Mar
25
2010

 

PHP is a powerful scripting language and there are many powerful plug-ins available. One of them is GD, which can be used to create images on the fly. GD, originally developed by Thomas Boutell by far is the most popular image-processing library for PHP (it is also available for other languages like Perl).

GD has been bundled with PHP since PHP version 4.3, so it is likely that your PHP already has GD installed — otherwise, see this installation instruction.

You can run phpinfo() to see if GD is installed — the screen below shows that it is installed.

Follow these links to read more about GD:

Although the ability to manipulate and create images will soon be supllanted by HTML5, GD is still useful in many cases. For example to prevent saving original image by adding watermark, since PHP works on the server side, the original image never reaches the user’s machine and the will never be on the user’s cache.

Example 1: Creating an image.

Below I created an image using GD and outputted the image as JPEG. I created a very simple image of 300×200 pixels, showing a red rectangle in the center. Note that the first call to imageColorAllocate sets the background color of the image.

[c]
<?php
   // Create an image with the specified dimensions
   $image = imageCreate(300,200);

   // Create a color (this first call to imageColorAllocate 
   //  also automatically sets the image background color)
   $colorRed = imageColorAllocate($image, 255,0,0);
   // Create another color
   $colorYellow = imageColorAllocate($image, 255,255,0);

   // Draw a rectangle
   imageFilledRectangle($image, 50, 50, 250, 150, $colorYellow);

   // Set type of image and send the output
   header("Content-type: image/jpeg");
   imageJpeg($image);
 
   // Release memory
   imageDestroy($image);
?>
[/c]

How do you embed this image in html? Use <img> tag as usual, but instead of setting the src with the image filename, enter the script name, with parameters (GET) if necessary (see Example 2). For example, the script above is named example1.php and the <img> tag looks like below.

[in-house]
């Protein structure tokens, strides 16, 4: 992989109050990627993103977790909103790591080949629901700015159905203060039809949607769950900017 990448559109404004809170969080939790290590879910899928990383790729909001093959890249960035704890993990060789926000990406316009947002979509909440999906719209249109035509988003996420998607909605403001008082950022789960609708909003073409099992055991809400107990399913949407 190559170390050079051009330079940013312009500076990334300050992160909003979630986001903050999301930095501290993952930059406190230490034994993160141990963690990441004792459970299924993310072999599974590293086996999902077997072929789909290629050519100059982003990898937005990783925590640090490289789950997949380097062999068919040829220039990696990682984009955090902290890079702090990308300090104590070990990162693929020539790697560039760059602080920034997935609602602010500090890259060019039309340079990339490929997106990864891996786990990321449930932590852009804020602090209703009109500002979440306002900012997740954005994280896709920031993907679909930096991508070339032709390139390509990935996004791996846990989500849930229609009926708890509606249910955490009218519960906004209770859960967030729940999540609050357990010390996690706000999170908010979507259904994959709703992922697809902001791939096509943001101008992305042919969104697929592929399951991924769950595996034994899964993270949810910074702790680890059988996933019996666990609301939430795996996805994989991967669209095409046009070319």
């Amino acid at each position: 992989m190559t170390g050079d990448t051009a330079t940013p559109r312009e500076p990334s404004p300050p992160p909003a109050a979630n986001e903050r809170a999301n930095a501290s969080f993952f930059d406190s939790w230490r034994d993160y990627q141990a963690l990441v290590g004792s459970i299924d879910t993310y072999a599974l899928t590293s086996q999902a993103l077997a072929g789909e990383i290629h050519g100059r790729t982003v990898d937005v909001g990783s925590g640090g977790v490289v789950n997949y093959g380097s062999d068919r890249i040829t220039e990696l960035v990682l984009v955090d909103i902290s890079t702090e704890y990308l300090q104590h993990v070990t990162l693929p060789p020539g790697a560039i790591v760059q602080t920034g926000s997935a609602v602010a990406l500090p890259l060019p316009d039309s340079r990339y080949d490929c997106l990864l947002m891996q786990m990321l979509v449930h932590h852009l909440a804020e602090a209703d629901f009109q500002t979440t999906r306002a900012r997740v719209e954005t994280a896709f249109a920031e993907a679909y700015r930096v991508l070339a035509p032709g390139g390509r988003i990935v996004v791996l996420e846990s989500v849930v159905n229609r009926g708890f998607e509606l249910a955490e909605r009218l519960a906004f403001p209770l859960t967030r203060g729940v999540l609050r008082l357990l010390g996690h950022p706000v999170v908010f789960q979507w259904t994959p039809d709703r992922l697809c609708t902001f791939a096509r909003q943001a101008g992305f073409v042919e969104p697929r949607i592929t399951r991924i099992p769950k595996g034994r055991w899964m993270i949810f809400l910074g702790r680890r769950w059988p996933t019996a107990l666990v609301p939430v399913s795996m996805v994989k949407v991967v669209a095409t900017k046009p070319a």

[c]
<img src="/tutorial/php-gd-examples/example1.php"></img>
[/c]

Example 2: Text

The simplest text drawing can be done using this function:

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imageString($image, $fontId, $y, $, $text, $color);
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where fontId is a number between 1 to 5 if you want to use one of the build-in GD fonts. You can load a font and get ts id using imageLoadFont if you want more fancy font.
In the example below, I created a very simple image of 300×75 pixels, showing a blue text.

[c]
<?php
   $text=$_GET['messageText'];
   
   // Set a default text if none is specified
   if (strlen($text)<=0)
      $text="No message specified.";

   // Create an image with the specified dimensions
   $image = imageCreate(300,75);

    $color = imageColorAllocate($image, 200,200,200);
    // Create a color
    $colorBlue= imageColorAllocate($image, 0,0,255);

   // Draw the string
   imageString($image, 2, 10, 30, $text, $colorBlue);

   // Set type of image and send the output
   header("Content-type: image/jpeg");
   imageJpeg($image);
 
   // Release memory
   imageDestroy($image);
?>
[/c]

This example demonstrates text rendering and retrieving parameters.

Example 3: Parameters